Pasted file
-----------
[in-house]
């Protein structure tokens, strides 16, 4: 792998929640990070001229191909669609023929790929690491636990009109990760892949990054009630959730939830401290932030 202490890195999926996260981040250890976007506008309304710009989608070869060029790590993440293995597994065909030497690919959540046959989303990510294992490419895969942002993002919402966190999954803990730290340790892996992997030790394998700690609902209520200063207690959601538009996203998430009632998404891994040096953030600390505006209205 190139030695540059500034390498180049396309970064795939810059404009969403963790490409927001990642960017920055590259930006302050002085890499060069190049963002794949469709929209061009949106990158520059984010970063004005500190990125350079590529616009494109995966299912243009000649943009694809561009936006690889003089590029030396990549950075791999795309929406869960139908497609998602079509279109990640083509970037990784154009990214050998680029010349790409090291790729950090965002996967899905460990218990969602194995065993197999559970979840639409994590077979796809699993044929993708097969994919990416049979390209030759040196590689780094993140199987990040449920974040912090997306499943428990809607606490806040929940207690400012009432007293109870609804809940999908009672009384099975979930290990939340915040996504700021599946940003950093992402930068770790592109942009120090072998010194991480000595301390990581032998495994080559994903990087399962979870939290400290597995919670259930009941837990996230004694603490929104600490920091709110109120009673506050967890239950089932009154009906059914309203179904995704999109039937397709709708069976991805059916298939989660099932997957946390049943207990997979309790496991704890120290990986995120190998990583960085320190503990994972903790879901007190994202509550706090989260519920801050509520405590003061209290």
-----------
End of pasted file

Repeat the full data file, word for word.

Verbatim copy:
[in-house]
């Protein structure tokens, strides 16, 4: 792998929640990070001229191909669609023929790929690491636990009109990760892949990054009630959730939830401290932030 202490890195999926996260981040250890976007506008309304710009989608070869060029790590993440293995597994065909030497690919959540046959989303990510294992490419895969942002993002919402966190999954803990730290340790892996992997030790394998700690609902209520200063207690959601538009996203998430009632998404891994040096953030600390505006209205 190139030695540059500034390498180049396309970064795939810059404009969403963790490409927001990642960017920055590259930006302050002085890499060069190049963002794949469709929209061009949106990158520059984010970063004005500190990125350079590529616009494109995966299912243009000649943009694809561009936006690889003089590029030396990549950075791999795309929406869960139908497609998602079509279109990640083509970037990784154009990214050998680029010349790409090291790729950090965002996967899905460990218990969602194995065993197999559970979840639409994590077979796809699993044929993708097969994919990416049979390209030759040196590689780094993140199987990040449920974040912090997306499943428990809607606490806040929940207690400012009432007293109870609804809940999908009672009384099975979930290990939340915040996504700021599946940003950093992402930068770790592109942009120090072998010194991480000595301390990581032998495994080559994903990087399962979870939290400290597995919670259930009941837990996230004694603490929104600490920091709110109120009673506050967890239950089932009154009906059914309203179904995704999109039937397709709708069976991805059916298939989660099932997957946390049943207990997979309790496991704890120290990986995120190998990583960085320190503990994972903790879901007190994202509550706090989260519920801050509520405590003061209290």